Apparently, I spent three quarters of last year and a quarter of this year mostly sitting on the couch. I held a beverage in one hand, chips, cheese and crackers in the other (and yes, I can hold that much).
Adding new meaning to the term “binge-watching,” I viewed dozens of subtitled, multi-season detective series from every nation in NATO — all of which I wouldn’t have sat through in the years leading up 2020. Sound familiar to you?
OK. Maybe your pandemic parade didn’t include as many snacks, and maybe you were watching adventure films while wearing your climbing harness on the couch, a rack of gear on the floor. That sound more likely?
But it’s possible that in either scenario, you never pulled back your window curtain to notice the outdoors is still there, just waiting for you to emerge. It’s time to get out from under the duvet, lose the pajama bottoms, and be outdoors more than you’ve been indoors and on your couch over the last 12 months or so.
You probably aren’t in as good of shape as you think
It’s also time to come to terms with reality. You’ve been marinating on a couch for more than a year now. If you were climbing 5.10 early last year, chances are you aren’t doing that now. The living room furniture has become a leech of progress and fitness.
The solution? Allow us to help you see how easy it is to get out of the house and onto the trail for a multi-day backpacking trip.
Most couch-to-5k programs are nine weeks long. However, the guide we put together below is only six weeks. And if you’re willing, you can probably knock that down to four weeks. Why? Because training can get boring. And if you get bored while training, you may never make it to the trail. We here at NCOAE want you on the trail.
So, what we’ve put together below is a guide. It’s not a program. It’s not a plan. Because if we can’t make it fun, you might just remain on the couch, reading subtitles and thinking you speak Swedish.(more…)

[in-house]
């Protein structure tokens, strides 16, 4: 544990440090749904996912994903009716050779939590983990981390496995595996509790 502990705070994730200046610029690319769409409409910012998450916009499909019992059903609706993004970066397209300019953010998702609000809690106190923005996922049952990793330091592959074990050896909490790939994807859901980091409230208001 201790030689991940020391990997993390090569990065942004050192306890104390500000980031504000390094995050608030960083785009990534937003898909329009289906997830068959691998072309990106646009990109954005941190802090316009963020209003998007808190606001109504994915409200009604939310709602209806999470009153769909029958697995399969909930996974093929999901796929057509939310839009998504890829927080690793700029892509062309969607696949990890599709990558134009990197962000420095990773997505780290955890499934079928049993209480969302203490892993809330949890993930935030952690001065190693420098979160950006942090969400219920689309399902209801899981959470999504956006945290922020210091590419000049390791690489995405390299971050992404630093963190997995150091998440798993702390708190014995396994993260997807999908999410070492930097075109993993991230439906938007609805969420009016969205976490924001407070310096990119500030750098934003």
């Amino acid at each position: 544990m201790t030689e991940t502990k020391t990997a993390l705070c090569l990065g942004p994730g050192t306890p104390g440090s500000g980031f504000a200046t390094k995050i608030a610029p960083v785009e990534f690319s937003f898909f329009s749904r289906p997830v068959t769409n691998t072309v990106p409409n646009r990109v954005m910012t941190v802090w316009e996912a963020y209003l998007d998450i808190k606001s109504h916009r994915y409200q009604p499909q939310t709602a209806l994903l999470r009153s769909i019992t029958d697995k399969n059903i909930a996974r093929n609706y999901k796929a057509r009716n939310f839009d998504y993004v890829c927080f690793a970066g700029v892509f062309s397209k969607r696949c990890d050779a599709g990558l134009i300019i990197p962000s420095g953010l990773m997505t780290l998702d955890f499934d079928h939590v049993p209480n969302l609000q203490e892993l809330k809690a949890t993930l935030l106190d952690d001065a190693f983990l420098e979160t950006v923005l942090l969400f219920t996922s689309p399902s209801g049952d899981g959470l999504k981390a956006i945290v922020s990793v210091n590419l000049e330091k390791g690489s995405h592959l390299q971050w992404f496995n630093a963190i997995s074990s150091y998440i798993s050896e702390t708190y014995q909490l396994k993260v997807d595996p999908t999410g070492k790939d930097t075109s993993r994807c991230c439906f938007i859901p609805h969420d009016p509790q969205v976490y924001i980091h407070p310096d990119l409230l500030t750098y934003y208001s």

When it comes to staying connected with outdoor activities — even in the dead of winter — the important thing is to dig deep, don’t procrastinate, and most important, remain consistent.
There’s an old expression that I just made up and it goes like this: You can’t stay full on yesterday’s hotdog. What does that mean? It means you can’t depend on memories of your summer wilderness experiences to keep you sharp during these “couch potato” months.
Staying sharp means using the wintertime to take on micro expeditions and stay connected with the outdoors.
Daylight Savings Time, a 9-to-5-job, freezing weather and endless offerings on subscription-based TV are all basic ingredients when you’re preparing a “couch potato.” However, if you are looking to stay fit until next spring, it’s time to come up with a better recipe.
Which is why those of us who hunker inside NCOAE headquarters on a regular basis came up with some excellent tips to keep you at your physical and mental peak during the winter months.
Here are the results of those brainstorming sessions: (more…)